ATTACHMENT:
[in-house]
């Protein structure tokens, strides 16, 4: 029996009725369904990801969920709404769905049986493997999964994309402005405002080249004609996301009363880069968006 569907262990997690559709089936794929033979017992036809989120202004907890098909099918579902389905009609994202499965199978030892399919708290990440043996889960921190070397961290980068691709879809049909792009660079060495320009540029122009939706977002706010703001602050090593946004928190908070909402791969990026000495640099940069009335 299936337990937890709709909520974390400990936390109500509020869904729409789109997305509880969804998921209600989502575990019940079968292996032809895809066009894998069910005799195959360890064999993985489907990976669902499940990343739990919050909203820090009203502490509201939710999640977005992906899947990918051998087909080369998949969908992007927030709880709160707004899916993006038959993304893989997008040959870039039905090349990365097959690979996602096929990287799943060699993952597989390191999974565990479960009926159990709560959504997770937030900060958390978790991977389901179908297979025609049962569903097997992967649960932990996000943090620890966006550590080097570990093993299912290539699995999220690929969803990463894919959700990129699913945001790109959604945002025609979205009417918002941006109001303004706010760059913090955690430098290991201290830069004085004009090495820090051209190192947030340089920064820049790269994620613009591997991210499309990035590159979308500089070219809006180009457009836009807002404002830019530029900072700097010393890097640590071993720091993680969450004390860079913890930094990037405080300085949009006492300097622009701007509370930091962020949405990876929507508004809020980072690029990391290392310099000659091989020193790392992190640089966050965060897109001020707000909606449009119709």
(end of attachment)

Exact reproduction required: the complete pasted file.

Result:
[in-house]
């Protein structure tokens, strides 16, 4: 029996009725369904990801969920709404769905049986493997999964994309402005405002080249004609996301009363880069968006 569907262990997690559709089936794929033979017992036809989120202004907890098909099918579902389905009609994202499965199978030892399919708290990440043996889960921190070397961290980068691709879809049909792009660079060495320009540029122009939706977002706010703001602050090593946004928190908070909402791969990026000495640099940069009335 299936337990937890709709909520974390400990936390109500509020869904729409789109997305509880969804998921209600989502575990019940079968292996032809895809066009894998069910005799195959360890064999993985489907990976669902499940990343739990919050909203820090009203502490509201939710999640977005992906899947990918051998087909080369998949969908992007927030709880709160707004899916993006038959993304893989997008040959870039039905090349990365097959690979996602096929990287799943060699993952597989390191999974565990479960009926159990709560959504997770937030900060958390978790991977389901179908297979025609049962569903097997992967649960932990996000943090620890966006550590080097570990093993299912290539699995999220690929969803990463894919959700990129699913945001790109959604945002025609979205009417918002941006109001303004706010760059913090955690430098290991201290830069004085004009090495820090051209190192947030340089920064820049790269994620613009591997991210499309990035590159979308500089070219809006180009457009836009807002404002830019530029900072700097010393890097640590071993720091993680969450004390860079913890930094990037405080300085949009006492300097622009701007509370930091962020949405990876929507508004809020980072690029990391290392310099000659091989020193790392992190640089966050965060897109001020707000909606449009119709």